The Nixon victory in 1968 showed that the political system worked, despite all that would come later during the Nixon administration. If the Democrats had escaped electoral punishment despite the Vietnam War in 1968, they too would have avoided taking political responsibility for a national crisis. In repudiating the Democrats, the electorate displayed wisdom. And, yes, we don’t know that Nixon did better than Humphrey would have. I bet that many readers of Origins probably did not vote in 1968. I did and voted for Humphrey. I was wrong. The political system was smarter than I was.

1932 = 1968 ? 1948

A counter example might be useful here. What happens if the system does not work—if it fails to punish those in power? In 1948 Democrat Harry Truman surprised the United States when he was elected president. As Franklin Roosevelt’s third Vice President, Truman was an unknown who ascended to the presidency when Roosevelt died in 1945. He then accidentally presided over the end of World War II, and while the nation celebrated victory in August, 1945, it settled quickly into an anxious peace. The beginnings of the Cold War, the fear of nuclear weapons, and events happening in places like Greece left the country profoundly uneasy.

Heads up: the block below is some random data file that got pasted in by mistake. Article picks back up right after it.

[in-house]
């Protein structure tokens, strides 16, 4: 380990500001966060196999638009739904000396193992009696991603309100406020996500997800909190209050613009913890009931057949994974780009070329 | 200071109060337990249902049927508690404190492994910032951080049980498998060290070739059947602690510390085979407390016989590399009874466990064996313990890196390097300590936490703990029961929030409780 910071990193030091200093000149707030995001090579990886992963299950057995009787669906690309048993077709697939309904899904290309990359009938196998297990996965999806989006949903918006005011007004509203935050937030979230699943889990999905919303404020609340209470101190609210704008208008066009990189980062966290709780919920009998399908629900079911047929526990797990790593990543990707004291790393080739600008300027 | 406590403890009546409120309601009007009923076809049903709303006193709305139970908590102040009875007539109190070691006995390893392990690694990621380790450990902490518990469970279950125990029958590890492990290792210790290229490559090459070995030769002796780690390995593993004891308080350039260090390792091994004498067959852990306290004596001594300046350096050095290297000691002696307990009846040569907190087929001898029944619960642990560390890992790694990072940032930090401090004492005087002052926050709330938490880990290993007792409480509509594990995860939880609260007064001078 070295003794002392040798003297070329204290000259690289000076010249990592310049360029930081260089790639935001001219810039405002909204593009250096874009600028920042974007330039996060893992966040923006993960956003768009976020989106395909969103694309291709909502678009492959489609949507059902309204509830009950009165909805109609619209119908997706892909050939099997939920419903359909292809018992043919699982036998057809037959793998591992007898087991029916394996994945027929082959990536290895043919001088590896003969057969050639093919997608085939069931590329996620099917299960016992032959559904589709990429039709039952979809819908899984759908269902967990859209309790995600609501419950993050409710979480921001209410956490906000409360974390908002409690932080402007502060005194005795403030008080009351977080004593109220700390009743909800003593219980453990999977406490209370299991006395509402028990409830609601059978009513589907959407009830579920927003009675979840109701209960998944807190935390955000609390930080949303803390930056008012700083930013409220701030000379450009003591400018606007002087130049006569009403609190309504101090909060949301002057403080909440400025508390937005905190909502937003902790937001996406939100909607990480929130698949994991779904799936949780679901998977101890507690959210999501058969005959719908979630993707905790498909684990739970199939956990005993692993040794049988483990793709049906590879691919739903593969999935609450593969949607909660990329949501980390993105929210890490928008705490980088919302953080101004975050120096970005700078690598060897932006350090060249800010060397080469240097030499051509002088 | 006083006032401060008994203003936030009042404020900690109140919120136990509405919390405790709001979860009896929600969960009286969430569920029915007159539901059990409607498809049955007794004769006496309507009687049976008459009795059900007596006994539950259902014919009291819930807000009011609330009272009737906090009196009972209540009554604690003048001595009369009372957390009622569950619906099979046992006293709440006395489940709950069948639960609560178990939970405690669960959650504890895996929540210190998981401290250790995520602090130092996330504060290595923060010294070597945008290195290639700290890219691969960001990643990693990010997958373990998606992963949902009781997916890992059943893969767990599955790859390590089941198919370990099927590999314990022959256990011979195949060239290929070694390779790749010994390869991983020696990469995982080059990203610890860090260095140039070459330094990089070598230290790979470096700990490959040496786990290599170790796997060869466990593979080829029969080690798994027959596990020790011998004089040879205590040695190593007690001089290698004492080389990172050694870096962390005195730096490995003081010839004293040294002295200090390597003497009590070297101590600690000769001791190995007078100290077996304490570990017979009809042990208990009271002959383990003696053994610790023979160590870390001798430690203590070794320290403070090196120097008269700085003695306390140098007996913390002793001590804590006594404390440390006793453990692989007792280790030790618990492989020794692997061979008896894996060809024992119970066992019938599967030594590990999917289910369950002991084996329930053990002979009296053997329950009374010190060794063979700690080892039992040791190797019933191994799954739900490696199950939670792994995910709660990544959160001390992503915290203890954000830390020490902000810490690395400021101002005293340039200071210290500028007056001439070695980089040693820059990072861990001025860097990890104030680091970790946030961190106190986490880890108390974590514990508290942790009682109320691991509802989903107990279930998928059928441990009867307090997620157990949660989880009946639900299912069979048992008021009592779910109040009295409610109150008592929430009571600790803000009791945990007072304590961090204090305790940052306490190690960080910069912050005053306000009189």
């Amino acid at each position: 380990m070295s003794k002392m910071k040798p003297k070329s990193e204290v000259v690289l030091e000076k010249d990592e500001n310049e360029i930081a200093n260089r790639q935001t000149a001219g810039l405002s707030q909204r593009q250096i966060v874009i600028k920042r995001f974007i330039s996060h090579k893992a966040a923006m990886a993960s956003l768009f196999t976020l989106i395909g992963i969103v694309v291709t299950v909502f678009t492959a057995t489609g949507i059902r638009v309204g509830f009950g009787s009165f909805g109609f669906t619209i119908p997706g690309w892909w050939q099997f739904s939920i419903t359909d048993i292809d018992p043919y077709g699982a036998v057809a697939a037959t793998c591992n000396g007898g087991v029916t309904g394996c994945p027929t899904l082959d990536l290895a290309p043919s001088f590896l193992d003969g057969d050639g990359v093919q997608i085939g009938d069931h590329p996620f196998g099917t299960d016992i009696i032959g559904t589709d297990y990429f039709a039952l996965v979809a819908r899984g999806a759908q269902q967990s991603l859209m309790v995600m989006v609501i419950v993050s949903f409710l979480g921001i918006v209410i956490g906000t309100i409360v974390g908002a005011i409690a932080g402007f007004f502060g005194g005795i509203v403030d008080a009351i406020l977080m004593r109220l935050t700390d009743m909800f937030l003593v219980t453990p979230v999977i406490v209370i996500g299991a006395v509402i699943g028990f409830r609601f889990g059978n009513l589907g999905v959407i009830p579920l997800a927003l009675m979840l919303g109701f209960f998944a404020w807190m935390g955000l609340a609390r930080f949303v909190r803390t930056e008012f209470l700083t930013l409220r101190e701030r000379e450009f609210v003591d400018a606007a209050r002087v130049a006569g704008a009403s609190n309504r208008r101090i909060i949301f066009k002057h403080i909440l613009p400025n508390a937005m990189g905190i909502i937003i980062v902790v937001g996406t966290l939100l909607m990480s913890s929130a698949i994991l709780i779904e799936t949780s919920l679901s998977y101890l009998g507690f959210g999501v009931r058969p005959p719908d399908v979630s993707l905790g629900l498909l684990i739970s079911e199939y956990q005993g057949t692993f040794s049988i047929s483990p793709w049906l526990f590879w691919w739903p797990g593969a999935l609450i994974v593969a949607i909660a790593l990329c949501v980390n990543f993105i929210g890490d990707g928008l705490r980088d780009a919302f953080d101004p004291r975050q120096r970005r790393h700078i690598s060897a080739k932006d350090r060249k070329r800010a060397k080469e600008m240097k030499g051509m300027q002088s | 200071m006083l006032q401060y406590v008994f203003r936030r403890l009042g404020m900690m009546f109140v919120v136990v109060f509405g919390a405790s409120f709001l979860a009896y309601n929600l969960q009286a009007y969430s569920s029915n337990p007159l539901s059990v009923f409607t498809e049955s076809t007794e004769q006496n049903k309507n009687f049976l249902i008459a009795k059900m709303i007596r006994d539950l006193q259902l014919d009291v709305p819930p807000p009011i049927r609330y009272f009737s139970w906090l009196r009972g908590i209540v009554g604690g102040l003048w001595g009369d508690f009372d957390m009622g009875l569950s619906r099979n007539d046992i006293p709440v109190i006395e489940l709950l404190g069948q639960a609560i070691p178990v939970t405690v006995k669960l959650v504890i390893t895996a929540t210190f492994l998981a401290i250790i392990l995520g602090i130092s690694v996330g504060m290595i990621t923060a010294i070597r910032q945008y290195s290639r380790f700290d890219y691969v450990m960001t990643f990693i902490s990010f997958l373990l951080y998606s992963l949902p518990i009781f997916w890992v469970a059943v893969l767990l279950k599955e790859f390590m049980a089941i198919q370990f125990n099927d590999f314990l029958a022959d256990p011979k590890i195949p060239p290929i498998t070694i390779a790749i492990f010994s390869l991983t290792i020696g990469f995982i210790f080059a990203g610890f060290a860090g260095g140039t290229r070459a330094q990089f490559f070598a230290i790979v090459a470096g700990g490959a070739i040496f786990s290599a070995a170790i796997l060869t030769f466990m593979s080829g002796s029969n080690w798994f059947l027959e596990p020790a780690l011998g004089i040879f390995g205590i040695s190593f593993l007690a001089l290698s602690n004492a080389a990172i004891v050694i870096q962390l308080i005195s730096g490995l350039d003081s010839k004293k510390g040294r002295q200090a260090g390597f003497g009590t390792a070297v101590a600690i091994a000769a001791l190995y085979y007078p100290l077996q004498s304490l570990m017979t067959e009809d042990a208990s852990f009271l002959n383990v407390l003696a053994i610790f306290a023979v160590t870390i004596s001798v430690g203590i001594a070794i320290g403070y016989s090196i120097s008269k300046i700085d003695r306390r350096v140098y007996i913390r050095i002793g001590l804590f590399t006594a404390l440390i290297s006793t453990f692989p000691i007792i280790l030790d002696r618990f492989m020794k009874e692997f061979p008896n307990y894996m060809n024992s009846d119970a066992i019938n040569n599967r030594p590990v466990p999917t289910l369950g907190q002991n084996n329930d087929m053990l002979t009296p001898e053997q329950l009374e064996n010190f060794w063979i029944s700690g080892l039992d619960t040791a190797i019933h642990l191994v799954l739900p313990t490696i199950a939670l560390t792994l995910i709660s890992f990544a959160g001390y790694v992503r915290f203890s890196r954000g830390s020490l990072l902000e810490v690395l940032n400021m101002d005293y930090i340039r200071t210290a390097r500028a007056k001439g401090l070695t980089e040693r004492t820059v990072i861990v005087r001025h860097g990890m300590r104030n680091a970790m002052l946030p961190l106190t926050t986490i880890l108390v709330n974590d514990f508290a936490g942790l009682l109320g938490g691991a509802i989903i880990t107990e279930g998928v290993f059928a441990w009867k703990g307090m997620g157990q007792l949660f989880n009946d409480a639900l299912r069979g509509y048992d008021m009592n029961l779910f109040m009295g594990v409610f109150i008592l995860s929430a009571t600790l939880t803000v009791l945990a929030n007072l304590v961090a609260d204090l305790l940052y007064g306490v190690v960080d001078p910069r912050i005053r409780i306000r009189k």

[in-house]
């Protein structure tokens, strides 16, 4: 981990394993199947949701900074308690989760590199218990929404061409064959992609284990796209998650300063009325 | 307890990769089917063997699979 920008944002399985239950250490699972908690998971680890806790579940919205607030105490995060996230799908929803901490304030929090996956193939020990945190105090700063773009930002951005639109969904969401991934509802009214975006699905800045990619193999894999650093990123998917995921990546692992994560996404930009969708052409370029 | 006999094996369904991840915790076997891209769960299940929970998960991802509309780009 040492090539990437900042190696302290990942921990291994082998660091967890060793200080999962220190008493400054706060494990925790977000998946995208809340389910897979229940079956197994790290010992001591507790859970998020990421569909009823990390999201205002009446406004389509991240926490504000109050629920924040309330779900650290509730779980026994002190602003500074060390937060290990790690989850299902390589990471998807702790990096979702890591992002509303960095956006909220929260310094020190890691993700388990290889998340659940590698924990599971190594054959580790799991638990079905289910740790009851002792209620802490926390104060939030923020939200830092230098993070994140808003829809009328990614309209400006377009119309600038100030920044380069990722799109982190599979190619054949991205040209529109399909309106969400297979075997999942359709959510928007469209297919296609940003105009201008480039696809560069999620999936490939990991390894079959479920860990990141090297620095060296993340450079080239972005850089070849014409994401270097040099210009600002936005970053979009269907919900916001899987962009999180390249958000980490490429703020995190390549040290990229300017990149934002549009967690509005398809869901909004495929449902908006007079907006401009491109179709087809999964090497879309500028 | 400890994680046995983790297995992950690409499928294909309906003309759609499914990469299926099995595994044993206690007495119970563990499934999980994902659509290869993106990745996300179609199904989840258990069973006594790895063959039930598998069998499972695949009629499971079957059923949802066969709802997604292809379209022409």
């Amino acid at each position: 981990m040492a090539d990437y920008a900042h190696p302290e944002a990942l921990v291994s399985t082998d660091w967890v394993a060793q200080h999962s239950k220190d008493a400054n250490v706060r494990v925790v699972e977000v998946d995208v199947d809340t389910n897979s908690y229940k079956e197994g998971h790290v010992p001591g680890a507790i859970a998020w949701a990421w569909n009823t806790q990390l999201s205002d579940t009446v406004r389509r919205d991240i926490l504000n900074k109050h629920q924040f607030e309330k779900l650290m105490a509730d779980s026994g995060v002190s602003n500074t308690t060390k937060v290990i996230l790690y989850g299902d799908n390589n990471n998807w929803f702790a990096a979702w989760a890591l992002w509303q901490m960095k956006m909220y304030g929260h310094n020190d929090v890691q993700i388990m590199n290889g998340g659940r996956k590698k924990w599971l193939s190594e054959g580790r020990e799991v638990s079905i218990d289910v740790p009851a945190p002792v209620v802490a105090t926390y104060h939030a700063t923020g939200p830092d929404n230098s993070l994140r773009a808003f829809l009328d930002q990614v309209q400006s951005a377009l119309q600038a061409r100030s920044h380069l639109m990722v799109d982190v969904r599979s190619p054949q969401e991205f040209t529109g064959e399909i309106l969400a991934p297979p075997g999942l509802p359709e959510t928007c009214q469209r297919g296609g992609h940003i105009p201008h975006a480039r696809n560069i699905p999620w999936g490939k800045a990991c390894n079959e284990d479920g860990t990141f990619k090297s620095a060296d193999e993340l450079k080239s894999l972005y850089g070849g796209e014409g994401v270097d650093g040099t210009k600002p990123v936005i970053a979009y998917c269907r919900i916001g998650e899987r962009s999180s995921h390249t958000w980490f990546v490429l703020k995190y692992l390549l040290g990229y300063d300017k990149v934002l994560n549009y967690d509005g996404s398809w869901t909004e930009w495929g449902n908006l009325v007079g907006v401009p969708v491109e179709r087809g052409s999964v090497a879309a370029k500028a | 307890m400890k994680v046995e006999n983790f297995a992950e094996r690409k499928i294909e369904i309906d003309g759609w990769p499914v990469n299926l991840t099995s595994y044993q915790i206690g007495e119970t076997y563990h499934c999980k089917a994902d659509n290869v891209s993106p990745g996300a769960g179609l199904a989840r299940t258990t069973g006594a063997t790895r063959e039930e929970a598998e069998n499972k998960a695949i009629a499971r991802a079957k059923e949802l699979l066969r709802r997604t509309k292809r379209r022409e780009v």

In 1948 Truman was weak and unpopular, and the Democrats had been in power for sixteen years. The people thought he was over his head in the job and did not trust him. Yet Truman managed a squeaky success over New York Republican Governor, Thomas Dewey.

The close call was the best Truman could do. From 1949 to 1953, his approval ratings went steadily down hill, and his administration was involved in a series of scandals and ruled ineffectively at home. More important, after brief victories in a confined conflict in Korea, Truman made a reckless and catastrophic decision to unify that nation under American influence. He was repeatedly warned that he would bring China into a larger war, which he did. By November of 1952, the United States was engaged in a humiliating struggle in Asia that was the chief occasion for the election of Dwight Eisenhower.